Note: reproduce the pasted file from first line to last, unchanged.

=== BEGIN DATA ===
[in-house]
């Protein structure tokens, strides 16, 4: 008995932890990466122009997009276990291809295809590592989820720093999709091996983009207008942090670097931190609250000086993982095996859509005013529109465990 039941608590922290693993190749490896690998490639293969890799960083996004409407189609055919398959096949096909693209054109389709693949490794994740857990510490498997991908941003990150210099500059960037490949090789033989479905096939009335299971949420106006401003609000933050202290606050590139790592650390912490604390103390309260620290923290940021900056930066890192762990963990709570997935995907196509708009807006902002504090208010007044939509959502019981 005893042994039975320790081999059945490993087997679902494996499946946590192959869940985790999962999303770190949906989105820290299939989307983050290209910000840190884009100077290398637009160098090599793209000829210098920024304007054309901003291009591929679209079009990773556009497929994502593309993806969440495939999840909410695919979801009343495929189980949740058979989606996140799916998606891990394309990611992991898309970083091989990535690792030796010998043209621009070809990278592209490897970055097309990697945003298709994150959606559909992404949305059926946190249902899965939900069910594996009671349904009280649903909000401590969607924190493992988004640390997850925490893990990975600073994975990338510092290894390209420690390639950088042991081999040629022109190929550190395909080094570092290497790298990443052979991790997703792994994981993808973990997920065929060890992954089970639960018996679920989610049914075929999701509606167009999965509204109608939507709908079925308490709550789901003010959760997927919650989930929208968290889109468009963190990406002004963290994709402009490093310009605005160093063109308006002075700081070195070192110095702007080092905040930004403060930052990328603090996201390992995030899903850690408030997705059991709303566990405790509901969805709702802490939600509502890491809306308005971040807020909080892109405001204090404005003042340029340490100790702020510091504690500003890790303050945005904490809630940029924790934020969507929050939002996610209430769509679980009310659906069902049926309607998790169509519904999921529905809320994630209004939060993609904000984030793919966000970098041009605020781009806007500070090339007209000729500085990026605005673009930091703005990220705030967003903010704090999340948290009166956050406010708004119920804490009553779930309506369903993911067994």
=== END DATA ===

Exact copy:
[in-house]
């Protein structure tokens, strides 16, 4: 008995932890990466122009997009276990291809295809590592989820720093999709091996983009207008942090670097931190609250000086993982095996859509005013529109465990 039941608590922290693993190749490896690998490639293969890799960083996004409407189609055919398959096949096909693209054109389709693949490794994740857990510490498997991908941003990150210099500059960037490949090789033989479905096939009335299971949420106006401003609000933050202290606050590139790592650390912490604390103390309260620290923290940021900056930066890192762990963990709570997935995907196509708009807006902002504090208010007044939509959502019981 005893042994039975320790081999059945490993087997679902494996499946946590192959869940985790999962999303770190949906989105820290299939989307983050290209910000840190884009100077290398637009160098090599793209000829210098920024304007054309901003291009591929679209079009990773556009497929994502593309993806969440495939999840909410695919979801009343495929189980949740058979989606996140799916998606891990394309990611992991898309970083091989990535690792030796010998043209621009070809990278592209490897970055097309990697945003298709994150959606559909992404949305059926946190249902899965939900069910594996009671349904009280649903909000401590969607924190493992988004640390997850925490893990990975600073994975990338510092290894390209420690390639950088042991081999040629022109190929550190395909080094570092290497790298990443052979991790997703792994994981993808973990997920065929060890992954089970639960018996679920989610049914075929999701509606167009999965509204109608939507709908079925308490709550789901003010959760997927919650989930929208968290889109468009963190990406002004963290994709402009490093310009605005160093063109308006002075700081070195070192110095702007080092905040930004403060930052990328603090996201390992995030899903850690408030997705059991709303566990405790509901969805709702802490939600509502890491809306308005971040807020909080892109405001204090404005003042340029340490100790702020510091504690500003890790303050945005904490809630940029924790934020969507929050939002996610209430769509679980009310659906069902049926309607998790169509519904999921529905809320994630209004939060993609904000984030793919966000970098041009605020781009806007500070090339007209000729500085990026605005673009930091703005990220705030967003903010704090999340948290009166956050406010708004119920804490009553779930309506369903993911067994």